Happy 152nd Birthday to Star of India!
November 14, 2015
by Web Captain
Star of India turned 152 years young on November 14, 2015.
Since her last sailing in 2013 for her 150th, the Formast has been downrigged for the first time since the early 1960s. Work has included, topmast, topgallant, royalmast, jibbom, yards, and standing rigging plus much more. All gear is being inspected and replaced where needed. The standing rigging is being wormed, parcelled, and served tight, this will keep the rigging watertight for years.
But we NEED YOUR HELP for Star of India’s next big project, her decks. We have a grant for her decks if we can match the dollars. This is where you come in.
Letter from our CEO/President Ray Ashley, PhD
As we near the end of a year of great accomplishments, including the launching of San Salvador after so much effort in research, planning, and construction, it is perhaps worth a moment of reflection to contemplate how far our institution has come since the day in 1927 when Star of India entered San Diego Bay and our hearts. Now the proud flagship of a fleet that spans five centuries, she has ever remained one of our city’s most beloved symbols. Of the many thousands of sailing ships which conducted the oceanic migrations of humanity that defined the modern world, she is the last such ship left that is original in material, pure in form, and still able to go to sea. Even as you read this, our museum is working as part of an international effort to see Star of India inscribed, along with other great historic ships, by UNESCO as a multi-national world heritage site. Like the Parthenon, the Pyramids, and the Great Wall of China, such a distinction would validate the generations of our community who have believed in her, loved her, and worked to see that she lives forever.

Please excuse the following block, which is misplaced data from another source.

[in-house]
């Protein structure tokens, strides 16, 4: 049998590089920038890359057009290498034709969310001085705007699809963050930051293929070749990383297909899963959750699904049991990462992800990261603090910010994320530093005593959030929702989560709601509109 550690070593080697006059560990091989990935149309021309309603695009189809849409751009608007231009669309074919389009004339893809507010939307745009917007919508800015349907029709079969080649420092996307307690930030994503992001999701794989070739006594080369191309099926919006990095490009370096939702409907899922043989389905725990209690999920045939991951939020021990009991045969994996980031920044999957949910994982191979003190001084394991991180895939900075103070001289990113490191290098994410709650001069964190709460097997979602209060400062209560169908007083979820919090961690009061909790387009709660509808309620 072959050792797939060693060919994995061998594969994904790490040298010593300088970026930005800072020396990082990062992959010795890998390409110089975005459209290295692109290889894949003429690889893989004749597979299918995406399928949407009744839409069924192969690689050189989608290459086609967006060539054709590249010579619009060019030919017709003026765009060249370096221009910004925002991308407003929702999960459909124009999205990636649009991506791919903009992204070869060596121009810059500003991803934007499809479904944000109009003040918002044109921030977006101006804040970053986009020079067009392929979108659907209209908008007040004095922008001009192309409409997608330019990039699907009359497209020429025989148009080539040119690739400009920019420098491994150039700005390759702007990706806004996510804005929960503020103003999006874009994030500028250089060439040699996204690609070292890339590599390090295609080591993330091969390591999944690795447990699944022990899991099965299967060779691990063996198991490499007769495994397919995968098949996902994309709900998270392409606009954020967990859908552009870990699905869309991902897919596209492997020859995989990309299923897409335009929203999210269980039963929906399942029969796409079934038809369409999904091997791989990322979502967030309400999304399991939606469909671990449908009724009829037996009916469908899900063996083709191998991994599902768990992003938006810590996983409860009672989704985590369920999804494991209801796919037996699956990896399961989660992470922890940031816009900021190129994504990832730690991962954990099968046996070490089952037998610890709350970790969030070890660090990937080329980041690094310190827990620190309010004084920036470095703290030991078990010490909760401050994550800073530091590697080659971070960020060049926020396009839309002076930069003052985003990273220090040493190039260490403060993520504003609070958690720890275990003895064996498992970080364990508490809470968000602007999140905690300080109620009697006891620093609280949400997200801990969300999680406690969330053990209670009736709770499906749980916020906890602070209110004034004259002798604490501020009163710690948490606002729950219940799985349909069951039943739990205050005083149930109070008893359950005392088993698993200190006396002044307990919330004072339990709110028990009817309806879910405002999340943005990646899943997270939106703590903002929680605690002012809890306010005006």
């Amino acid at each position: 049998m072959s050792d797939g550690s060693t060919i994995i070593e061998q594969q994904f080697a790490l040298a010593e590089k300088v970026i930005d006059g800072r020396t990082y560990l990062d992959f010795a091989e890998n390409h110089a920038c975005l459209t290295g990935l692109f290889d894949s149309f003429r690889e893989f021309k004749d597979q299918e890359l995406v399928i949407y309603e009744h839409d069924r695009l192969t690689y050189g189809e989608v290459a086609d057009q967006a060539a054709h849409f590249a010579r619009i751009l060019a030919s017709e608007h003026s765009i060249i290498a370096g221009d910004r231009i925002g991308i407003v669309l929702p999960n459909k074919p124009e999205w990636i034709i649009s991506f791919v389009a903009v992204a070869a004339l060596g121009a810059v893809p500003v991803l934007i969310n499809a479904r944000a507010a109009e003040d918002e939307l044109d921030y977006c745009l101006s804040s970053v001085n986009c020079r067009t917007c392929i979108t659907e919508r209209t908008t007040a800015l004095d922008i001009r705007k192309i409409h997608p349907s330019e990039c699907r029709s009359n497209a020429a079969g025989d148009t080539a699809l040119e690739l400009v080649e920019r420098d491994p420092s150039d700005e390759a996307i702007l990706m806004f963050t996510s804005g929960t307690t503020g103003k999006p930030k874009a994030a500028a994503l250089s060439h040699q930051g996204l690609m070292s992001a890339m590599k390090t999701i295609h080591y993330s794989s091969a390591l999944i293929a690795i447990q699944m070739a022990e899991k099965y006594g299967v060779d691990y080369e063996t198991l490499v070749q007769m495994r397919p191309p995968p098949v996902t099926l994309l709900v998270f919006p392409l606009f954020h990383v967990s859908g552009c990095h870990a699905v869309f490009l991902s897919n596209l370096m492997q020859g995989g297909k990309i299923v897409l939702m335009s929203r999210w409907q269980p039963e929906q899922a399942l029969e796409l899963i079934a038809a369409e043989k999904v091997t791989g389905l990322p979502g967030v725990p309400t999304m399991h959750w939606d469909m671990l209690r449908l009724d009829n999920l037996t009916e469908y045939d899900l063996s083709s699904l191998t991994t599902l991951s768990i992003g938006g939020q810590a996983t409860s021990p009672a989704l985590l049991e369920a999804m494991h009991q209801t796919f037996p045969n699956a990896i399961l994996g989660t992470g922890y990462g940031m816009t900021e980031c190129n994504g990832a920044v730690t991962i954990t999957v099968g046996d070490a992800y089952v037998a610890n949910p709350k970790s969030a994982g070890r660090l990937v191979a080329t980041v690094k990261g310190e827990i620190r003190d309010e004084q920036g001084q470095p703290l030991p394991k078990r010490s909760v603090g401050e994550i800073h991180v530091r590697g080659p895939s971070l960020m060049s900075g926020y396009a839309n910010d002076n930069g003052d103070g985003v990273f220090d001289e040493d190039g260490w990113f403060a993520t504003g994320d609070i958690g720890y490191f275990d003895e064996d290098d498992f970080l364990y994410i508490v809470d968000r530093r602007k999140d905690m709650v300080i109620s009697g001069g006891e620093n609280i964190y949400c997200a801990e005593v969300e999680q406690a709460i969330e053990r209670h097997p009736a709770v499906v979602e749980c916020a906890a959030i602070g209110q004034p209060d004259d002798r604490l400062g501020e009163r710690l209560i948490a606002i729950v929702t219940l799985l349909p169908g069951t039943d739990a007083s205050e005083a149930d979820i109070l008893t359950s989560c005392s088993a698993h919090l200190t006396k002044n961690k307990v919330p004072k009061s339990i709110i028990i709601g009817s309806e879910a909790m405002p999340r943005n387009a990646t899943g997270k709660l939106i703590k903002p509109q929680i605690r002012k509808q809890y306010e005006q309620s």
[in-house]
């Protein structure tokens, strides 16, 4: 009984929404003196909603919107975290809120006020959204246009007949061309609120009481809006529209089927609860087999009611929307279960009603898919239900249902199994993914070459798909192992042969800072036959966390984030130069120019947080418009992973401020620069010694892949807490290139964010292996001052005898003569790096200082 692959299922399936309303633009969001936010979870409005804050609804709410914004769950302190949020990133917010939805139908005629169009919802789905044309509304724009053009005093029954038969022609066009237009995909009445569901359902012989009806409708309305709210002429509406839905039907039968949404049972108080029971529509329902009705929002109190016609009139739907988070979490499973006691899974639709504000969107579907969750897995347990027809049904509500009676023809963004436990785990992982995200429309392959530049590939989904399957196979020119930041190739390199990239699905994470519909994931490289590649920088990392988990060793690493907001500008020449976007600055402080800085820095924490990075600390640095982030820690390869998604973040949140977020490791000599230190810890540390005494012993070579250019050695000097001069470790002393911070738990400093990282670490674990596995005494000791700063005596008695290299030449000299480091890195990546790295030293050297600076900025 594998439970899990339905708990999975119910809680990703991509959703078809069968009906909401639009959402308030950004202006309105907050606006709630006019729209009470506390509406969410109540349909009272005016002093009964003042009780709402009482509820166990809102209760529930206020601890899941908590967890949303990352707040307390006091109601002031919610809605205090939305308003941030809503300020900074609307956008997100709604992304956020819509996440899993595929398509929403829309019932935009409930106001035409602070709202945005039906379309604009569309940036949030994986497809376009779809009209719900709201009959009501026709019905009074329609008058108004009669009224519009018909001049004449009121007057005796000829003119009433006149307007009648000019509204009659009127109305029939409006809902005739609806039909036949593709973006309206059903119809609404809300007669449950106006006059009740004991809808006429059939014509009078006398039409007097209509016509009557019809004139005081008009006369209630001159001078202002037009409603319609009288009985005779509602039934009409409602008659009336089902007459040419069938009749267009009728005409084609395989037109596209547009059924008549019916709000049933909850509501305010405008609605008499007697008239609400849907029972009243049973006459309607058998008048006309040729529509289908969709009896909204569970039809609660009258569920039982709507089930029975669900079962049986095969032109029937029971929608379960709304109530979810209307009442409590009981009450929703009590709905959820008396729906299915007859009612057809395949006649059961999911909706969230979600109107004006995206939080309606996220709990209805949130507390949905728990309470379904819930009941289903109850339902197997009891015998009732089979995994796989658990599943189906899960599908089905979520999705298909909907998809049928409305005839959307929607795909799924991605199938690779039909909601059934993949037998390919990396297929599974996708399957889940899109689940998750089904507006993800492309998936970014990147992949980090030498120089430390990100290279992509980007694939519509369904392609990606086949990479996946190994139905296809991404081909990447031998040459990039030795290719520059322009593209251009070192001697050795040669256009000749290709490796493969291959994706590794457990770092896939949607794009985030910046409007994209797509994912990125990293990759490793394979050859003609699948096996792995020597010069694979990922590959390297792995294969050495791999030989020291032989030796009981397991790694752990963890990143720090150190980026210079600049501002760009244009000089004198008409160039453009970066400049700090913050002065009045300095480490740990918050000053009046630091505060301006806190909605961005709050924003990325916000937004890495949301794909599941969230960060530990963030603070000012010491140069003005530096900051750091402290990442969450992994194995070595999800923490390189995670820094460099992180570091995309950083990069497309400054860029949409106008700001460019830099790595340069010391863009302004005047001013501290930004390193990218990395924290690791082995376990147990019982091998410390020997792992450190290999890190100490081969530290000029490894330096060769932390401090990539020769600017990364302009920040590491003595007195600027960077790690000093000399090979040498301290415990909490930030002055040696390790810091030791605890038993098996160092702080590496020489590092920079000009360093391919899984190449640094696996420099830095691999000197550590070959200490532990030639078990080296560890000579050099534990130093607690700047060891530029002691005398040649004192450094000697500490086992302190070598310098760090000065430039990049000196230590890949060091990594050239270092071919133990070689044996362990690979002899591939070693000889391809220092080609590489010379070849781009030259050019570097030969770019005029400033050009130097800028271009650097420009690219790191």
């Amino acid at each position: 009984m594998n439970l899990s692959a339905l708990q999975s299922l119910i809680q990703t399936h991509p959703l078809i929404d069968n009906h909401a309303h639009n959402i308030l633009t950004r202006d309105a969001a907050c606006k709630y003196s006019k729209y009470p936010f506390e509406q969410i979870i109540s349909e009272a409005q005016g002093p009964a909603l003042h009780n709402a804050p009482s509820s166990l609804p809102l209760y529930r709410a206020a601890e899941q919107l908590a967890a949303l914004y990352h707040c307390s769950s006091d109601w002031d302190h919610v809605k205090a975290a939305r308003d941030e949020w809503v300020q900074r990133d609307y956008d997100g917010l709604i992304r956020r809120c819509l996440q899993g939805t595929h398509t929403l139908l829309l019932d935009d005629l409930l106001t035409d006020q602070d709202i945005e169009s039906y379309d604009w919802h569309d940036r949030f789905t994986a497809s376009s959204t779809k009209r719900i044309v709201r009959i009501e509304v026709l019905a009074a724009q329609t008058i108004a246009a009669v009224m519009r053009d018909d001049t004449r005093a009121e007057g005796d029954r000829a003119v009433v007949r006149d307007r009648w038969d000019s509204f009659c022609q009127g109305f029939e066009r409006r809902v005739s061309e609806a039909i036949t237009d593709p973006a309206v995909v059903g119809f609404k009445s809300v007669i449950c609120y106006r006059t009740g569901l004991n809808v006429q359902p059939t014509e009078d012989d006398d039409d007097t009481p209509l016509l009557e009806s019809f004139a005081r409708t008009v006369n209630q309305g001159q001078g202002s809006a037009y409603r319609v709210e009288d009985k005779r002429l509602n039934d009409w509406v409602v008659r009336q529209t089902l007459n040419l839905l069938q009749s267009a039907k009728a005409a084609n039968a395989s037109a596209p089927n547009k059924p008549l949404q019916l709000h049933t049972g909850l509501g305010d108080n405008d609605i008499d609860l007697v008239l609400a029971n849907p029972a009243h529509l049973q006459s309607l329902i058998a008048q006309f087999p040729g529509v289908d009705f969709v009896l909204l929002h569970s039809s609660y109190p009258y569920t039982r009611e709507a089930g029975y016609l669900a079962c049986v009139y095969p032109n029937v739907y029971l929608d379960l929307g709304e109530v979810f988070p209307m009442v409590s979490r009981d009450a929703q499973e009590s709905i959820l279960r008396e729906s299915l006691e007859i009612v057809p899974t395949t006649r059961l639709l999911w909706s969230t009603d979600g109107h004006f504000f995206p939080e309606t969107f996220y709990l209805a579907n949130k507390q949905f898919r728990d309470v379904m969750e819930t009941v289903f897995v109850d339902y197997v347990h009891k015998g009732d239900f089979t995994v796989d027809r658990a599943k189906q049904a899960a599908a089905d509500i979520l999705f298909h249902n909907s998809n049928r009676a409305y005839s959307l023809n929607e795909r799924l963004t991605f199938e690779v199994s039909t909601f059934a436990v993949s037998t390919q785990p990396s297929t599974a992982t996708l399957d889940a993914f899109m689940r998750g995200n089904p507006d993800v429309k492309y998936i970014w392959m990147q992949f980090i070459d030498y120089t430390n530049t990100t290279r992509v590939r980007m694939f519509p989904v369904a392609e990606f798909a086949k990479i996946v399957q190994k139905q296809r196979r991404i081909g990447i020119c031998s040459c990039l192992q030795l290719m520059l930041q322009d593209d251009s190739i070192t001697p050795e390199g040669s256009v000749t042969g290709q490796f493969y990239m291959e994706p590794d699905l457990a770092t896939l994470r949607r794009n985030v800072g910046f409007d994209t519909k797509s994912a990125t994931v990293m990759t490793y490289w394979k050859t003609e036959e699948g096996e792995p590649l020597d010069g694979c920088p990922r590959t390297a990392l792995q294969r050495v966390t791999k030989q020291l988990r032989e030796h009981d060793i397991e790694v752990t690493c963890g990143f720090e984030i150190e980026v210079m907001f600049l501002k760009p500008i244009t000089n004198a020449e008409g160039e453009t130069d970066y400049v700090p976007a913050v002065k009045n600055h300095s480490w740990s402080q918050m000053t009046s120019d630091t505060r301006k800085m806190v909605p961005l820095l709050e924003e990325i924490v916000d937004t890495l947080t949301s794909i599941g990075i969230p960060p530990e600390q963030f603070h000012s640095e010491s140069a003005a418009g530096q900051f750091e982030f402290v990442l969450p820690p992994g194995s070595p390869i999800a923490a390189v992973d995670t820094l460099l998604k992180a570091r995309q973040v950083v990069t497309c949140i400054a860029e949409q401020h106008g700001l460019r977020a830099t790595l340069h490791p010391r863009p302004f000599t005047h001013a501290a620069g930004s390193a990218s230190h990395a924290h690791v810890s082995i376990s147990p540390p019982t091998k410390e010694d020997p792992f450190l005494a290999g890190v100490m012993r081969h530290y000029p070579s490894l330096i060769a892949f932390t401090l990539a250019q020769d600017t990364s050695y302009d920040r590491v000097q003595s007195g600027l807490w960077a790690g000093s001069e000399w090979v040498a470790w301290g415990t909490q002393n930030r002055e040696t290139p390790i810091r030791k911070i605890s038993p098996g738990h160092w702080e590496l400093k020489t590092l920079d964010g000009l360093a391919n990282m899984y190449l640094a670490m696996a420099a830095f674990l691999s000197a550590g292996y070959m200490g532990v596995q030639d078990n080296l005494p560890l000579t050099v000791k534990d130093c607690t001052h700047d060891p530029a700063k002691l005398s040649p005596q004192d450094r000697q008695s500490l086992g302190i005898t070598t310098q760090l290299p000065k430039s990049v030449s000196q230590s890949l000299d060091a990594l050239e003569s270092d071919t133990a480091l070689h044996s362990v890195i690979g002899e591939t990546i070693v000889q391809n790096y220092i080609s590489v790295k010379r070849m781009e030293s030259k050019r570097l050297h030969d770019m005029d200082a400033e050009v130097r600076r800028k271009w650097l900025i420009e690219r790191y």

I write to you today with an opportunity and a request to become part of that eternal legacy. Several years ago, we raised funds to coat the underwater exterior of Star of India’s hull with an epoxy/ceramic material that has proven extremely successful in stopping outer surface corrosion of her 152-year-old wrought iron plates. Now we need to finish the job by eliminating the remaining corrosive threat to her indefinite lifespan – rust inside the ship caused by egress of rain from leaking decks.
Iron ships decay principally from the inside out as a result of saltwater that comes on board in heavy seas and leaks through the decks, causing salts to be absorbed into the somewhat porous structure of the iron plates. Having circled the earth and prevailed against Cape Horn twenty-one times, Star of India shipped a lot of heavy seas. Even though no seas have boarded her for almost a century now, the salts still remain within the iron and are activated every time rainwater leaks through the decks, which in their present condition is happening a lot even in our dry climate. Her decks are now at the end of their life and we can no longer sustain their integrity through caulking – they need to be replaced.
Fortunately, Star of India was recently awarded a $192,000 National Parks Service Maritime Heritage Grant, one of very few such awards and a testimony to both her historical significance and to the viability of the project for extending her life. However, these funds are available to Star of India only if they are matched by an equal amount contributed by those who love her and want to see her sail for generations to come.
So please join me in helping to ensure that a century or centuries from now, Star of India will continue to inspire wonder, devotion, and appreciation for all the generations that kept her sailing.
Ray Ashley, PhD